By Maria Cristina Annesini, Luigi Marrelli, Vincenzo Piemonte, Luca Turchetti
Artificial organs can be regarded as small-scale procedure vegetation, during which warmth, mass and momentum move operations and, potentially, chemical alterations are performed. This e-book proposes a singular research of synthetic organs in keeping with the common bottom-up technique utilized in procedure engineering. ranging from an outline of the basic physico-chemical phenomena all in favour of the method, the complete approach is rebuilt as an interconnected ensemble of elemental unit operations.
Each synthetic organ is gifted with a brief advent supplied by means of professional clinicians. units general in scientific perform are reviewed and their functionality is classified and in comparison through the use of a mathematical version established strategy. when mathematical modelling is a primary device for quantitative descriptions of scientific units, versions are stored easy to stay concerned with the fundamental positive factors of every process.
Postgraduate scholars and researchers within the box of chemical and biomedical engineering will locate that this e-book offers a unique and great tool for the research of current units and, in all probability, the layout of latest ones. This procedure can also be valuable for scientific researchers who are looking to get a deeper perception into the fundamental operating ideas of synthetic organs.
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Extra resources for Artificial Organ Engineering
In blood plasma, the high protein concentration (mainly albumin) results in an oncotic pressure of 25–30 mmHg that tends to draw water from the tissues into capillaries. 1 Flux Definitions Transmembrane differences in solute concentrations and hydrostatic pressure cause different types of fluxes across the membrane: • mass flux of each component, defined as the mass flow rate per unit surface area of the membrane; in particular, the solvent (water) flux, Jw , and the solute flux, Js , must be considered.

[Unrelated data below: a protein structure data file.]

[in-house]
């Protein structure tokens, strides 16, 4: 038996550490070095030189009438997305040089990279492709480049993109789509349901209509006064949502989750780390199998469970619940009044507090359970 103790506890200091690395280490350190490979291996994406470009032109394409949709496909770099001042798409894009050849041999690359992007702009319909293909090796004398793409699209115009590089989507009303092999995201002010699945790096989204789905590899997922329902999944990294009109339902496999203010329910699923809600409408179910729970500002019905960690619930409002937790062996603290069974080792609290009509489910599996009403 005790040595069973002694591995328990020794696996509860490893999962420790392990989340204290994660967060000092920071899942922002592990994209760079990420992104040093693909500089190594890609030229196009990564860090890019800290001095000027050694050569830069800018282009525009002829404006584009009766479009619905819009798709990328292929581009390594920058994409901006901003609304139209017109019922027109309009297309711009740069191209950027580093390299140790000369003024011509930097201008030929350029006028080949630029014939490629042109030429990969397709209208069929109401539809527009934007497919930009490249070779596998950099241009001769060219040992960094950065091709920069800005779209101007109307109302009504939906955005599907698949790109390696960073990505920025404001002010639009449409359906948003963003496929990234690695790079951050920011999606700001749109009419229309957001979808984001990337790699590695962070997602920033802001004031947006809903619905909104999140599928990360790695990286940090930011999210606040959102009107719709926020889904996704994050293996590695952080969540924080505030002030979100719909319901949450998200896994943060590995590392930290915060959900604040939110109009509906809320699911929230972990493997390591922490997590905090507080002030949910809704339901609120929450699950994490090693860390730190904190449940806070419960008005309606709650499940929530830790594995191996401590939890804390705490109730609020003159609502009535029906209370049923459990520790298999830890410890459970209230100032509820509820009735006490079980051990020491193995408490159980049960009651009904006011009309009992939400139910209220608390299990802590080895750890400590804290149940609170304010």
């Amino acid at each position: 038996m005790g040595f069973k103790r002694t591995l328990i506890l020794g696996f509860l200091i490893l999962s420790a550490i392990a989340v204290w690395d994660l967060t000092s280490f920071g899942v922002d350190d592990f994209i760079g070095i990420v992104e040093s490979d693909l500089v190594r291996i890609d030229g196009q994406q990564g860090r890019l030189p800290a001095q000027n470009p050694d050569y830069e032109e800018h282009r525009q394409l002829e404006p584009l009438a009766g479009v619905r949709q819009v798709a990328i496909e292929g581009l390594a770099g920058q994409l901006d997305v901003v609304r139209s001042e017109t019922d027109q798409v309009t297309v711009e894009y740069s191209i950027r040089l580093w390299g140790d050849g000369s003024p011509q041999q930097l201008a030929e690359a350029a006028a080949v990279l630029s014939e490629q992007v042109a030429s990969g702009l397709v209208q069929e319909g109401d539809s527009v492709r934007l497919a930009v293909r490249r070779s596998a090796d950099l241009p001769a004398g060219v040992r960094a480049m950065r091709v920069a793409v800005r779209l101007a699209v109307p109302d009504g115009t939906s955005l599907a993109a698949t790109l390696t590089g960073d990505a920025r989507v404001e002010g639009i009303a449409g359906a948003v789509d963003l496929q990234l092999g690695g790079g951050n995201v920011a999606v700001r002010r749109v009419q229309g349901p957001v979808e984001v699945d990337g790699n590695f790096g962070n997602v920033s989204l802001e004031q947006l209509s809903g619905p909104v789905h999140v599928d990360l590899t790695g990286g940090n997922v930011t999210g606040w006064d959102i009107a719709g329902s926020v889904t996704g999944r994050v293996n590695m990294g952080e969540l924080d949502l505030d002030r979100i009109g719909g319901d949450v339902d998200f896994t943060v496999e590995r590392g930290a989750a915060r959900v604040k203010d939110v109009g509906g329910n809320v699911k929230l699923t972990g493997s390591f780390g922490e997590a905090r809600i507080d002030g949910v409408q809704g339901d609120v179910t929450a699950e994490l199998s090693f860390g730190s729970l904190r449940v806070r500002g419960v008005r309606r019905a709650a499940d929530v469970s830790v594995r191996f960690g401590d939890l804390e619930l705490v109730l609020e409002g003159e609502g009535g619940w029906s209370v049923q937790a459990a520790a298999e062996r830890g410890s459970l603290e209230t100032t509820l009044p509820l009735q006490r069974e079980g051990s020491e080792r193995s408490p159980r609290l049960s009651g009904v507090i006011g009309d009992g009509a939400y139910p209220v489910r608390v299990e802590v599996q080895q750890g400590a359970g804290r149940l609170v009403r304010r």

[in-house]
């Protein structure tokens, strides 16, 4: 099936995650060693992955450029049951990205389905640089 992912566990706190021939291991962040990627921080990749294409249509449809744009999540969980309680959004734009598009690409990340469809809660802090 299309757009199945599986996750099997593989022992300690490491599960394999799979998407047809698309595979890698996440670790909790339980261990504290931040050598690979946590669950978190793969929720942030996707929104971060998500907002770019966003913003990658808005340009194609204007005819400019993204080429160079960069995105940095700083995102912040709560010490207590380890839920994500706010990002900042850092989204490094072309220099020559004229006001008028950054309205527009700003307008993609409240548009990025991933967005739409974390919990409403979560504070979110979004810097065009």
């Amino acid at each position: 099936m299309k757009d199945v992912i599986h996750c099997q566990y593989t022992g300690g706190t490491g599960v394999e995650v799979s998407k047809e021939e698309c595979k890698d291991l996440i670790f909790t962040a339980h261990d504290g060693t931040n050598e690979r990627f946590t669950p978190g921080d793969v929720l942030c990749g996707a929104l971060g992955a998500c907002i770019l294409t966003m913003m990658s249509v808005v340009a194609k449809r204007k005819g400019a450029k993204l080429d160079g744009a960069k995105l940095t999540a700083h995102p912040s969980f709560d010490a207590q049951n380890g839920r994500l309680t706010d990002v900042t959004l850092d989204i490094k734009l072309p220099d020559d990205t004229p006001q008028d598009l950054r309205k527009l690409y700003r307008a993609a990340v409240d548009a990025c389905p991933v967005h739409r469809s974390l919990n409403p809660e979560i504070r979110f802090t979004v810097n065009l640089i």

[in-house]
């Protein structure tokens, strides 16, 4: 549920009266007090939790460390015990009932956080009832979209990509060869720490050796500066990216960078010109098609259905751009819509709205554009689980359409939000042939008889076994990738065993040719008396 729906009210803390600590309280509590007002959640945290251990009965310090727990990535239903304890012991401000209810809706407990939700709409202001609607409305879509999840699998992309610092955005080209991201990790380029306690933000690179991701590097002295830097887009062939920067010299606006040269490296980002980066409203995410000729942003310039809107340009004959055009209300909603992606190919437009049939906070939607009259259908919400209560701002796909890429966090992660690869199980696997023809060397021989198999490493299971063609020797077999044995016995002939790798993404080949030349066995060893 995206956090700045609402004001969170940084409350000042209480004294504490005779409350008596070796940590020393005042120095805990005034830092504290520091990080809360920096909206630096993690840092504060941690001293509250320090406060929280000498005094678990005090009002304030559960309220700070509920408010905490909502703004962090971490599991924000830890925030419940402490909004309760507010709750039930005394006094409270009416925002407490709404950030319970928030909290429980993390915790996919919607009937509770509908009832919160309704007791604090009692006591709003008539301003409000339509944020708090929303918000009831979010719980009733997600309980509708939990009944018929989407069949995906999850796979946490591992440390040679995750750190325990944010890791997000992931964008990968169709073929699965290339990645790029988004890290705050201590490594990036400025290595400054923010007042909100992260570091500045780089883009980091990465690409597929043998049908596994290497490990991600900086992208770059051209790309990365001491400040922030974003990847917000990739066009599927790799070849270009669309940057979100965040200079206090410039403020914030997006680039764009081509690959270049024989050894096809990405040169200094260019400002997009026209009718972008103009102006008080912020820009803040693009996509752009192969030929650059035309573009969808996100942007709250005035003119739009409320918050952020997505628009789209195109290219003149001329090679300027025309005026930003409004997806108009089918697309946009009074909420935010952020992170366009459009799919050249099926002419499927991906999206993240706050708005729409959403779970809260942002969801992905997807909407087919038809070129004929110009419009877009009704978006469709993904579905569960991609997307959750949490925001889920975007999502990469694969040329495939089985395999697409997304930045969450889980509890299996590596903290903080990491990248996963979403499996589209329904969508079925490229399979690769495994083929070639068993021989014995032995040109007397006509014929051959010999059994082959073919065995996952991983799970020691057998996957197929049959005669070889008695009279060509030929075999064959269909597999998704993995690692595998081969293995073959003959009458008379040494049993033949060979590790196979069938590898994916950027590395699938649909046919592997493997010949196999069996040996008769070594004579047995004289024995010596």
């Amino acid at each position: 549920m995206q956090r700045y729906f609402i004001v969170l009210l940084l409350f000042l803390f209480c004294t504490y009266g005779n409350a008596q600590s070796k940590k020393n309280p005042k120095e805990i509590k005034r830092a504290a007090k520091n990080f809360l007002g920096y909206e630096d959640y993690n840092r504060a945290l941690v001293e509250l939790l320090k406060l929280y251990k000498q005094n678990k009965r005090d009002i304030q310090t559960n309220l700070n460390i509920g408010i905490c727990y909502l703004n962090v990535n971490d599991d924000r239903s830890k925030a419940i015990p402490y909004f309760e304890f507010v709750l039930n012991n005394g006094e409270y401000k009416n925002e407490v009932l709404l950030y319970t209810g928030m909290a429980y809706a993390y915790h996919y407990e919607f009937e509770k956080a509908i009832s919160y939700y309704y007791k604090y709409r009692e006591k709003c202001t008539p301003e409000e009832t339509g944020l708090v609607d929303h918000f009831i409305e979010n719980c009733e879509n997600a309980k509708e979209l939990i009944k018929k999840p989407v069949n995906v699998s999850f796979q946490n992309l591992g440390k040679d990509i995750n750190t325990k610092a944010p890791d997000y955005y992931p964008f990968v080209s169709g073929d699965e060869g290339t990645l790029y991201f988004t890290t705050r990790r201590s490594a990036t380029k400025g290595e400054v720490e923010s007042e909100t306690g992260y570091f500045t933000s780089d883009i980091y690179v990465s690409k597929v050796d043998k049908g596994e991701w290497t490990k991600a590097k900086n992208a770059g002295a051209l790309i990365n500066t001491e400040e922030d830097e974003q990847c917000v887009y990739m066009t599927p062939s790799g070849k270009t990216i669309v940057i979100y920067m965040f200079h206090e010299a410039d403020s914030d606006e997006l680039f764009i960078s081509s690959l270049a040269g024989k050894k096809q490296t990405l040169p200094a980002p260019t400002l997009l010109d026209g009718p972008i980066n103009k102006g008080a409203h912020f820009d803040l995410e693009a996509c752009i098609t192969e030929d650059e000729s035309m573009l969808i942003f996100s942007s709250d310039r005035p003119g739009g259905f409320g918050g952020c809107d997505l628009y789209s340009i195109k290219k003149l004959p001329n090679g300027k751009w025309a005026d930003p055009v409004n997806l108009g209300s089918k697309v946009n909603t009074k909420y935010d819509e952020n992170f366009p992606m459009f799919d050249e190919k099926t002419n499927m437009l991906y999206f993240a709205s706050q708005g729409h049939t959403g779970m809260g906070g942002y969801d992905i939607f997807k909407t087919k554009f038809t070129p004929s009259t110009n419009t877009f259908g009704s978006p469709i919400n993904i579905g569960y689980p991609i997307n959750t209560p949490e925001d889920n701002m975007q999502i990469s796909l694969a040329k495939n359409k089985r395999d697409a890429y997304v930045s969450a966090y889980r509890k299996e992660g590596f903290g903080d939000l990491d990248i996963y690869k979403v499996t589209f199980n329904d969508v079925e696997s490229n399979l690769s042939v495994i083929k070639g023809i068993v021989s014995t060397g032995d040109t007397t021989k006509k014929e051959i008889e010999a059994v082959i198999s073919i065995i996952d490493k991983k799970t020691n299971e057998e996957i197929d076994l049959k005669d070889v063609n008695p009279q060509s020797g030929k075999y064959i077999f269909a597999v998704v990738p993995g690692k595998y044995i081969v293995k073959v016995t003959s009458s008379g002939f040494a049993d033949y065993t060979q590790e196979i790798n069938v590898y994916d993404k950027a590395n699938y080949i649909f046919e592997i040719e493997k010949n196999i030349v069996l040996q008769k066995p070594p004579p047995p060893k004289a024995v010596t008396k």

2 Definition of Mass Transport Coefficients 25 The mass transfer coefficients so defined must account for physical properties of the system (in particular, the diffusivity, DAB , fluid density, ρ, and viscosity, μ), and for the fluid motion. 3 Evaluation of Mass Transport Coefficient It is evident that, if the mass transport coefficient is known, the evaluation of the flux of A is straightforward, while all the procedure described in the previous section is useless if a method to calculate the mass transport coefficient is not available.
12) states that equilibrium conditions are given by the equality of each component chemical potentials in the two phases. , referring to the oxygen partial pressure in a gas phase in equilibrium with the blood. 4 The driving force can be expressed also in terms of the concentration of A in the liquid phase: no transfer occurs if cAL = cA∗ = f −1 (pA ), where f −1 stands for the inverse of the function f , and the driving force is a difference between cA and cA∗ ; absorption occurs if cA < cA∗ .